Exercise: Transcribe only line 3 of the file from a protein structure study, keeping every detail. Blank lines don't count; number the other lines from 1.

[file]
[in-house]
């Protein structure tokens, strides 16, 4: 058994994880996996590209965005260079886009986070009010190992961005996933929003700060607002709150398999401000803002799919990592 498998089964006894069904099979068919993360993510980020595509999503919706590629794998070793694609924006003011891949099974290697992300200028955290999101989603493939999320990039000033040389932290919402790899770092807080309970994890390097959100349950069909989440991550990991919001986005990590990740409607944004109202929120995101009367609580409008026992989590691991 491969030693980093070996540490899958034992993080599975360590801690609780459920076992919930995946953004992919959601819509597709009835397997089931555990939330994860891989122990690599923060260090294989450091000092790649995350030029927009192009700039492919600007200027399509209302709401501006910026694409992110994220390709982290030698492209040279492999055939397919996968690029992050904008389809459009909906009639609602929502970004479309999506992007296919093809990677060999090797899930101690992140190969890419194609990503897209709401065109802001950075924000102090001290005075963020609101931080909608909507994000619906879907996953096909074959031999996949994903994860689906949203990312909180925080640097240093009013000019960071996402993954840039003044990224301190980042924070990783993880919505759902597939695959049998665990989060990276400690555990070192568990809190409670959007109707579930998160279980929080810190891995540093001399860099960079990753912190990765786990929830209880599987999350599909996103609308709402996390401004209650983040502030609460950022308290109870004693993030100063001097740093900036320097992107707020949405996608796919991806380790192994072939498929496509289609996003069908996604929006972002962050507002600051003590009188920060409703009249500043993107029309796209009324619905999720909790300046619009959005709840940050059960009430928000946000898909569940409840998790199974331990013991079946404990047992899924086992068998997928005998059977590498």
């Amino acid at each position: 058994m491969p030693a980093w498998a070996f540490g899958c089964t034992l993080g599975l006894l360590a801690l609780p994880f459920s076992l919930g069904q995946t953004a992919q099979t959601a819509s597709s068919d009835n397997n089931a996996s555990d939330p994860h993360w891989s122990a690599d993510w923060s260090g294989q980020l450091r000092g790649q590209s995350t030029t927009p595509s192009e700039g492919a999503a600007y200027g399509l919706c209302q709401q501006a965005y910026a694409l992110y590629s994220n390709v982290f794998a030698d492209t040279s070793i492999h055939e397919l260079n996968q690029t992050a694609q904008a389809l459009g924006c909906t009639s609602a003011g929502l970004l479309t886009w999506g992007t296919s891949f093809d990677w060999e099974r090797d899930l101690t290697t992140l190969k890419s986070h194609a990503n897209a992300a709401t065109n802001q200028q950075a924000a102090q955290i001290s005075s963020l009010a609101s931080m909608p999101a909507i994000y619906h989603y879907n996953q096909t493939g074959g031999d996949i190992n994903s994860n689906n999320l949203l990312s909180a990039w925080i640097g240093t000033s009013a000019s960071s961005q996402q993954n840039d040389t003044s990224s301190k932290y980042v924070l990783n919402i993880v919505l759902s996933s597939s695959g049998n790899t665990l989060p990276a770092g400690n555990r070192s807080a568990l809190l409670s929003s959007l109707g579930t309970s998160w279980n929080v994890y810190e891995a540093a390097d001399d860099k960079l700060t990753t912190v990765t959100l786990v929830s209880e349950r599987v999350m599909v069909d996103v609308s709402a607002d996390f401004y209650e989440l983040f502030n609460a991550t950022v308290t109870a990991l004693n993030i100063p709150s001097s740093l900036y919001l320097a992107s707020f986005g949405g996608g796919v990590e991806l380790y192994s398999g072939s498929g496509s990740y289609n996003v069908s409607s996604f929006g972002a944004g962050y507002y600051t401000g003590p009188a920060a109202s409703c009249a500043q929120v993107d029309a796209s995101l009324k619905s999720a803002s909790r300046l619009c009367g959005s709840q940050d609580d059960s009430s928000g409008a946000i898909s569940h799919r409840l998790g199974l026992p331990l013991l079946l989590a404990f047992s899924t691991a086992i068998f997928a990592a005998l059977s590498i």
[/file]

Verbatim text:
């Amino acid at each position: 058994m491969p030693a980093w498998a070996f540490g899958c089964t034992l993080g599975l006894l360590a801690l609780p994880f459920s076992l919930g069904q995946t953004a992919q099979t959601a819509s597709s068919d009835n397997n089931a996996s555990d939330p994860h993360w891989s122990a690599d993510w923060s260090g294989q980020l450091r000092g790649q590209s995350t030029t927009p595509s192009e700039g492919a999503a600007y200027g399509l919706c209302q709401q501006a965005y910026a694409l992110y590629s994220n390709v982290f794998a030698d492209t040279s070793i492999h055939e397919l260079n996968q690029t992050a694609q904008a389809l459009g924006c909906t009639s609602a003011g929502l970004l479309t886009w999506g992007t296919s891949f093809d990677w060999e099974r090797d899930l101690t290697t992140l190969k890419s986070h194609a990503n897209a992300a709401t065109n802001q200028q950075a924000a102090q955290i001290s005075s963020l009010a609101s931080m909608p999101a909507i994000y619906h989603y879907n996953q096909t493939g074959g031999d996949i190992n994903s994860n689906n999320l949203l990312s909180a990039w925080i640097g240093t000033s009013a000019s960071s961005q996402q993954n840039d040389t003044s990224s301190k932290y980042v924070l990783n919402i993880v919505l759902s996933s597939s695959g049998n790899t665990l989060p990276a770092g400690n555990r070192s807080a568990l809190l409670s929003s959007l109707g579930t309970s998160w279980n929080v994890y810190e891995a540093a390097d001399d860099k960079l700060t990753t912190v990765t959100l786990v929830s209880e349950r599987v999350m599909v069909d996103v609308s709402a607002d996390f401004y209650e989440l983040f502030n609460a991550t950022v308290t109870a990991l004693n993030i100063p709150s001097s740093l900036y919001l320097a992107s707020f986005g949405g996608g796919v990590e991806l380790y192994s398999g072939s498929g496509s990740y289609n996003v069908s409607s996604f929006g972002a944004g962050y507002y600051t401000g003590p009188a920060a109202s409703c009249a500043q929120v993107d029309a796209s995101l009324k619905s999720a803002s909790r300046l619009c009367g959005s709840q940050d609580d059960s009430s928000g409008a946000i898909s569940h799919r409840l998790g199974l026992p331990l013991l079946l989590a404990f047992s899924t691991a086992i068998f997928a990592a005998l059977s590498i």